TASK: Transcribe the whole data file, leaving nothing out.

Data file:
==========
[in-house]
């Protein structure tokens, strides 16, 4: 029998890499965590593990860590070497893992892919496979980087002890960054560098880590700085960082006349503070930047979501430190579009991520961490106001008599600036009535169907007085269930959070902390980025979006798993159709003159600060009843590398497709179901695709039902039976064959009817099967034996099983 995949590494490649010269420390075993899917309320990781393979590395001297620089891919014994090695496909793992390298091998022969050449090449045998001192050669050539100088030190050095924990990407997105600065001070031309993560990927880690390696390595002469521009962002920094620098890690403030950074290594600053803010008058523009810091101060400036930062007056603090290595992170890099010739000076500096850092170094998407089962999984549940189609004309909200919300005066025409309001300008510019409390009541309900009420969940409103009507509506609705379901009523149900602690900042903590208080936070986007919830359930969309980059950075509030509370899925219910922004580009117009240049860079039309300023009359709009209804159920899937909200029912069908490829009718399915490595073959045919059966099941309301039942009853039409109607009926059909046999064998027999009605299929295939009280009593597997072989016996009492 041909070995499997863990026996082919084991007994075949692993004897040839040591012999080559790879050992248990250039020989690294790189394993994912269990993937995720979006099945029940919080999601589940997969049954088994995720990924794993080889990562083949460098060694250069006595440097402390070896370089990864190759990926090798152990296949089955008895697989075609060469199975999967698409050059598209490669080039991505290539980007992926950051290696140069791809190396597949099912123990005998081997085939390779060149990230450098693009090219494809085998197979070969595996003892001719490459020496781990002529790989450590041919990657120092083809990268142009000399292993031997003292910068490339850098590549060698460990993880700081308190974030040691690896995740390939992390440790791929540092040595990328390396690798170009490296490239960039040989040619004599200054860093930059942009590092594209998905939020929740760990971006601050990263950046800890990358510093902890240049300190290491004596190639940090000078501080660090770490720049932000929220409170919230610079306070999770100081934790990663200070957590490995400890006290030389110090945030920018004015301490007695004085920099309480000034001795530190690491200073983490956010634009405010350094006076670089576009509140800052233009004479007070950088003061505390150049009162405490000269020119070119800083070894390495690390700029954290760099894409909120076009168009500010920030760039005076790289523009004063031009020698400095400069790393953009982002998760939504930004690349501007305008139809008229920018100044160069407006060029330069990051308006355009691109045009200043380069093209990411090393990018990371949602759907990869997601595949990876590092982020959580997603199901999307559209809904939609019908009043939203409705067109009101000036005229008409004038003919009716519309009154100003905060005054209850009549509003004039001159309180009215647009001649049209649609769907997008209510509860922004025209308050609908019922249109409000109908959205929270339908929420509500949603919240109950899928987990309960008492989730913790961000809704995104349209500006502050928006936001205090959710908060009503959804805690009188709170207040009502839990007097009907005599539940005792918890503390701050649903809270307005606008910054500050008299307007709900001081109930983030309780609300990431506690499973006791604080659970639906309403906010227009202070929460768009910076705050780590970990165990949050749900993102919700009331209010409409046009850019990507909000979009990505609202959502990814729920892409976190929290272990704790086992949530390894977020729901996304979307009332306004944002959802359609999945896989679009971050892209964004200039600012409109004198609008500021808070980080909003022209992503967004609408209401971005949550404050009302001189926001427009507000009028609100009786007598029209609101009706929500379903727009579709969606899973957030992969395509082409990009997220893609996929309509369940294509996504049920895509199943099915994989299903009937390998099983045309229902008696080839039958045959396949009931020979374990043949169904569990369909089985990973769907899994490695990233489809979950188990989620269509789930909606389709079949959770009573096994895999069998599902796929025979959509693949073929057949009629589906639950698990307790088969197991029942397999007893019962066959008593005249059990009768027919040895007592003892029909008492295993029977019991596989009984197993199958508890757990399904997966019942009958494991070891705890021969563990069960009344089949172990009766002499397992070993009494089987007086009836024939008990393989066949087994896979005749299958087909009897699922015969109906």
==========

[in-house]
């Protein structure tokens, strides 16, 4: 029998890499965590593990860590070497893992892919496979980087002890960054560098880590700085960082006349503070930047979501430190579009991520961490106001008599600036009535169907007085269930959070902390980025979006798993159709003159600060009843590398497709179901695709039902039976064959009817099967034996099983 995949590494490649010269420390075993899917309320990781393979590395001297620089891919014994090695496909793992390298091998022969050449090449045998001192050669050539100088030190050095924990990407997105600065001070031309993560990927880690390696390595002469521009962002920094620098890690403030950074290594600053803010008058523009810091101060400036930062007056603090290595992170890099010739000076500096850092170094998407089962999984549940189609004309909200919300005066025409309001300008510019409390009541309900009420969940409103009507509506609705379901009523149900602690900042903590208080936070986007919830359930969309980059950075509030509370899925219910922004580009117009240049860079039309300023009359709009209804159920899937909200029912069908490829009718399915490595073959045919059966099941309301039942009853039409109607009926059909046999064998027999009605299929295939009280009593597997072989016996009492 041909070995499997863990026996082919084991007994075949692993004897040839040591012999080559790879050992248990250039020989690294790189394993994912269990993937995720979006099945029940919080999601589940997969049954088994995720990924794993080889990562083949460098060694250069006595440097402390070896370089990864190759990926090798152990296949089955008895697989075609060469199975999967698409050059598209490669080039991505290539980007992926950051290696140069791809190396597949099912123990005998081997085939390779060149990230450098693009090219494809085998197979070969595996003892001719490459020496781990002529790989450590041919990657120092083809990268142009000399292993031997003292910068490339850098590549060698460990993880700081308190974030040691690896995740390939992390440790791929540092040595990328390396690798170009490296490239960039040989040619004599200054860093930059942009590092594209998905939020929740760990971006601050990263950046800890990358510093902890240049300190290491004596190639940090000078501080660090770490720049932000929220409170919230610079306070999770100081934790990663200070957590490995400890006290030389110090945030920018004015301490007695004085920099309480000034001795530190690491200073983490956010634009405010350094006076670089576009509140800052233009004479007070950088003061505390150049009162405490000269020119070119800083070894390495690390700029954290760099894409909120076009168009500010920030760039005076790289523009004063031009020698400095400069790393953009982002998760939504930004690349501007305008139809008229920018100044160069407006060029330069990051308006355009691109045009200043380069093209990411090393990018990371949602759907990869997601595949990876590092982020959580997603199901999307559209809904939609019908009043939203409705067109009101000036005229008409004038003919009716519309009154100003905060005054209850009549509003004039001159309180009215647009001649049209649609769907997008209510509860922004025209308050609908019922249109409000109908959205929270339908929420509500949603919240109950899928987990309960008492989730913790961000809704995104349209500006502050928006936001205090959710908060009503959804805690009188709170207040009502839990007097009907005599539940005792918890503390701050649903809270307005606008910054500050008299307007709900001081109930983030309780609300990431506690499973006791604080659970639906309403906010227009202070929460768009910076705050780590970990165990949050749900993102919700009331209010409409046009850019990507909000979009990505609202959502990814729920892409976190929290272990704790086992949530390894977020729901996304979307009332306004944002959802359609999945896989679009971050892209964004200039600012409109004198609008500021808070980080909003022209992503967004609408209401971005949550404050009302001189926001427009507000009028609100009786007598029209609101009706929500379903727009579709969606899973957030992969395509082409990009997220893609996929309509369940294509996504049920895509199943099915994989299903009937390998099983045309229902008696080839039958045959396949009931020979374990043949169904569990369909089985990973769907899994490695990233489809979950188990989620269509789930909606389709079949959770009573096994895999069998599902796929025979959509693949073929057949009629589906639950698990307790088969197991029942397999007893019962066959008593005249059990009768027919040895007592003892029909008492295993029977019991596989009984197993199958508890757990399904997966019942009958494991070891705890021969563990069960009344089949172990009766002499397992070993009494089987007086009836024939008990393989066949087994896979005749299958087909009897699922015969109906």